The FDA flagged three devicemakers for quality and other deficiencies observed during inspections.
Dharma Research: Dharma Research failed to validate its processes or to qualify equipment used for its dental gel, the FDA said following a March 6-18 inspection of the firm’s Miami, Florida facility.
The company failed to validate storage conditions for its Etchant gel prior to the final syringe packaging, and there was inadequate documentation of control methods, monitoring and data collection for the sealing of the prophylaxis paste cups, the agency said — noting this as a repeat observation from 2014.
Another repeat observation was failing to establish design control procedures for the Class II dental product or to provide a reference to all records related to the design and development process, such as user needs, design inputs and outputs, and design verification and validation activities.
The FDA said the company’s production processes were not developed, conducted, controlled and monitored to ensure that a device conformed to specifications.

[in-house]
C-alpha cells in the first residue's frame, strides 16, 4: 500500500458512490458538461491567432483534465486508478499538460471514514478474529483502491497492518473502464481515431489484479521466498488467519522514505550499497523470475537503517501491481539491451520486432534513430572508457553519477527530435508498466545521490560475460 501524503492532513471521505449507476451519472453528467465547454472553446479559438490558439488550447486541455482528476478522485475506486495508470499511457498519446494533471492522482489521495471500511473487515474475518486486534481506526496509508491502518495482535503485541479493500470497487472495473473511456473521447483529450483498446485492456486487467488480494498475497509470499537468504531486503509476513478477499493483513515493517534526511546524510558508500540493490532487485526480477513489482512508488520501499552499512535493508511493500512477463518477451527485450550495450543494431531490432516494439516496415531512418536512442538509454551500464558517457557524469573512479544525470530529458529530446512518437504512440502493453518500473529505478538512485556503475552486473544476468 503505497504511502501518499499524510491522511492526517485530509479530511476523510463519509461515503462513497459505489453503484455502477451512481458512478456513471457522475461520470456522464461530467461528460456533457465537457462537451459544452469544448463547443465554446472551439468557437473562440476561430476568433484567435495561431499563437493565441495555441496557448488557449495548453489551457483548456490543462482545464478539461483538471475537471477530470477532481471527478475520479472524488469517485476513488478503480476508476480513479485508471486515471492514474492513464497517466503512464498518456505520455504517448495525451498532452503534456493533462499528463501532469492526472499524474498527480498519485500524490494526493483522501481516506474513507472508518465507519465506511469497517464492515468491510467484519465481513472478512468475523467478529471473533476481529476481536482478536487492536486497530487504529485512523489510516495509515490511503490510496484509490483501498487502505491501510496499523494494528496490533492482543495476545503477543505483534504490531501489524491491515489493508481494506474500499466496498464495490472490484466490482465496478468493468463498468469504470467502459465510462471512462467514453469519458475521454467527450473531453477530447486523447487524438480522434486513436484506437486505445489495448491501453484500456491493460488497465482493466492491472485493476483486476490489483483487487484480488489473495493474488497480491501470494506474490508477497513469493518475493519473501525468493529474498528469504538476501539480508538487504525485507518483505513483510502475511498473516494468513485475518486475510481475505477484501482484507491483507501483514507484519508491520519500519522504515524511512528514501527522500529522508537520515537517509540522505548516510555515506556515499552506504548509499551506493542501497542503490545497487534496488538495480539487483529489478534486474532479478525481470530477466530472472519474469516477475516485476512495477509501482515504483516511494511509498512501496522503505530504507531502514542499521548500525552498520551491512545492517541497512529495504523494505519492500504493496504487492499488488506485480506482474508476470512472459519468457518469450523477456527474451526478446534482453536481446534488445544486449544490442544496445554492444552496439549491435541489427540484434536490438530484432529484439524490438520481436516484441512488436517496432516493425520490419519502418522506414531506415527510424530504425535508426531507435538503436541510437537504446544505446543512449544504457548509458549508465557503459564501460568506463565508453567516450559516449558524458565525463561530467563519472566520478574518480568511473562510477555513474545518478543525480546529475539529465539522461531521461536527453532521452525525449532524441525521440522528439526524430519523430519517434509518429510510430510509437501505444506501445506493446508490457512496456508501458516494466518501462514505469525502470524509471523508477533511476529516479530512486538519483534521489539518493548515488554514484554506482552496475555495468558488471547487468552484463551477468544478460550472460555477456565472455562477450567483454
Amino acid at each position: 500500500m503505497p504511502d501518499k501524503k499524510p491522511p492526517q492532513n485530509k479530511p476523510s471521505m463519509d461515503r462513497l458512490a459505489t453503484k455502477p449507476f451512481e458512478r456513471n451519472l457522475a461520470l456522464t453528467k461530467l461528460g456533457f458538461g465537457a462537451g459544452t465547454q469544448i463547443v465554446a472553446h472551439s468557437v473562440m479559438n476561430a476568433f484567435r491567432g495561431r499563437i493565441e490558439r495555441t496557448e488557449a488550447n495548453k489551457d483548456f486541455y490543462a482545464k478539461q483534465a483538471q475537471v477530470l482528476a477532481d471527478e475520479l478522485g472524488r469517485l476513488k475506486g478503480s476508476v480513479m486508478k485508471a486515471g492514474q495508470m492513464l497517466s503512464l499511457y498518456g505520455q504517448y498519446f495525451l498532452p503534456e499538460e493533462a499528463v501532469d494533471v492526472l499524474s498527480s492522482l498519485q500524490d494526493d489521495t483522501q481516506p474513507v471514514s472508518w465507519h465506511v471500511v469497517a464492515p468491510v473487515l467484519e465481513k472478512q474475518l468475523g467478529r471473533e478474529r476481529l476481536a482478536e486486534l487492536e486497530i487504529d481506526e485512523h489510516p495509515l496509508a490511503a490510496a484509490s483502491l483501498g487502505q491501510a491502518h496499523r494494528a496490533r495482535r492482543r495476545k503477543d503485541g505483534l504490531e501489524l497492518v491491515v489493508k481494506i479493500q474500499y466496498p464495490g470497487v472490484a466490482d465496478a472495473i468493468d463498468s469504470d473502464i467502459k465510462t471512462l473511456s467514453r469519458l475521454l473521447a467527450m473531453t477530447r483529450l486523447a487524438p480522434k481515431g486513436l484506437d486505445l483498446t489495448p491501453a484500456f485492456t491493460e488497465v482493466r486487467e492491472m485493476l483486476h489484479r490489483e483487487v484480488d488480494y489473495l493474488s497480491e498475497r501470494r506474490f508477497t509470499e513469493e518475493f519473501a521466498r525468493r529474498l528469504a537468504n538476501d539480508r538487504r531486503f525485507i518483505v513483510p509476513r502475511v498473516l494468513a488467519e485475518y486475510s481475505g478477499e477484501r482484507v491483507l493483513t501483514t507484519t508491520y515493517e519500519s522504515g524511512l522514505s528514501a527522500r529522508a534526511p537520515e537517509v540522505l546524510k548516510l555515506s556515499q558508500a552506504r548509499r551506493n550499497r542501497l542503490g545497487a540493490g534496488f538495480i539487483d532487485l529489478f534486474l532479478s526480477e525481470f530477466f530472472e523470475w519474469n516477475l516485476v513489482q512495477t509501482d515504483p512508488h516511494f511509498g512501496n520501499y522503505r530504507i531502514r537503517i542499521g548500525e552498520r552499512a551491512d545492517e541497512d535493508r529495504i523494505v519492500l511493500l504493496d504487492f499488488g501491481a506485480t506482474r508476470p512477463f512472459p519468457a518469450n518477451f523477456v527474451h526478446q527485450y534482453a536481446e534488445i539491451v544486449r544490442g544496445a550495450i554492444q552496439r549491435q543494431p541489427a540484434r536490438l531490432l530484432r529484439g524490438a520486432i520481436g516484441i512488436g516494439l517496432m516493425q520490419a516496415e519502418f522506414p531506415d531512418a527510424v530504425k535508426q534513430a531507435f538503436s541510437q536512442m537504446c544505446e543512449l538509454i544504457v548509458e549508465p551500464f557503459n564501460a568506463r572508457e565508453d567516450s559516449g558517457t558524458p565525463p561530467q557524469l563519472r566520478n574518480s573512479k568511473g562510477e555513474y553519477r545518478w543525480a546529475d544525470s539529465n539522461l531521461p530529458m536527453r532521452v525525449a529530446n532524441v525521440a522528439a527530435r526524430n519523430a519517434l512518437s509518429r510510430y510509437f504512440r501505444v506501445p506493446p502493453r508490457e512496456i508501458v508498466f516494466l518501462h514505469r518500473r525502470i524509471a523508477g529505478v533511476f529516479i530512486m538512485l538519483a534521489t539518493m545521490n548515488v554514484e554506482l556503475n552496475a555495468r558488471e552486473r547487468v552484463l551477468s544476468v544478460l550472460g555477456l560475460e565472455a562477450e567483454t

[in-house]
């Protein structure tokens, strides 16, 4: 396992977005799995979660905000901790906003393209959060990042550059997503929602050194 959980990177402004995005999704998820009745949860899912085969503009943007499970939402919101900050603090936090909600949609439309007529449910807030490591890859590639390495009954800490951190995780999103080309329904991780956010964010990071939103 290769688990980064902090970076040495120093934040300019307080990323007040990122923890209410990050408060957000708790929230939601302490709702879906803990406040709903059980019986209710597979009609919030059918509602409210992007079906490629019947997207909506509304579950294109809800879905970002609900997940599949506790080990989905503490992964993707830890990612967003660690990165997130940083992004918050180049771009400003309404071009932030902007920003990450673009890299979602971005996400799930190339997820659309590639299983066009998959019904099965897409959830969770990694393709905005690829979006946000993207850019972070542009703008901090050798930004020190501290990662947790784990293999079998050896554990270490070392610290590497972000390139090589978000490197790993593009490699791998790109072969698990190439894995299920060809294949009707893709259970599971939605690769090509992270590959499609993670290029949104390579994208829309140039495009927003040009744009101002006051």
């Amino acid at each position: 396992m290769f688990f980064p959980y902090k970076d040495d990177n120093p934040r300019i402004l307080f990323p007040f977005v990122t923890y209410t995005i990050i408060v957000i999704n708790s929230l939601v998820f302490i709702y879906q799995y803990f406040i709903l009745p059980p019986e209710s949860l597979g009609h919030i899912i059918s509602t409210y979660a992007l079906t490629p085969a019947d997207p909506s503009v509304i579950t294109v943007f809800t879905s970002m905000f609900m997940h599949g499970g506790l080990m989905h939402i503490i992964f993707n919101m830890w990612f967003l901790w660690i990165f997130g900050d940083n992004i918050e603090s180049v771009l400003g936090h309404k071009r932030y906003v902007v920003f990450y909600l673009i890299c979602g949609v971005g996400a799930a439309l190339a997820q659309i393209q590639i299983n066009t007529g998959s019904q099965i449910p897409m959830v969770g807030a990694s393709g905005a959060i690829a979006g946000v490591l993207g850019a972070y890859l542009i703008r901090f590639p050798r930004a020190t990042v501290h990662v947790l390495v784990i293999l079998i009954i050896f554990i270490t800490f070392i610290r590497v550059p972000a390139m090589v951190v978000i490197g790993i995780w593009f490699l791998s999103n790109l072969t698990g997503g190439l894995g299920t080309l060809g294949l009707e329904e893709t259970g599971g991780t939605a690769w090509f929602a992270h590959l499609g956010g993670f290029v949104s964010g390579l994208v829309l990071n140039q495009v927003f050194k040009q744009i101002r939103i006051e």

“Your firm has failed to adequately identify hazards associated with all stages of the device life cycle, from product design to procurement to production and post-market use with the goal to estimate, evaluate, control and monitor risks associated with each life-cycle stage,” the 483 said.
Health-Chem Acquisitions: Management at Health-Chem Acquisitions failed to ensure that every functional area responsible for the design and manufacturing of hCG test strips was properly resourced for achieving quality and compliance function, the FDA said following a Jan. 17-Feb. 20 inspection of the company’s Pompano Beach, Florida plant.
Health-Chem manufactures HCD diagnostic products such as pregnancy and fertility kits, cholesterol and glucose monitoring, and diagnostics for drug and alcohol screening.
Personnel with knowledge of the firm’s market withdrawals, submissions and design controls were not present during the inspection to provide concrete responses regarding the basis for the market withdrawal of the pregnancy test, the FDA said.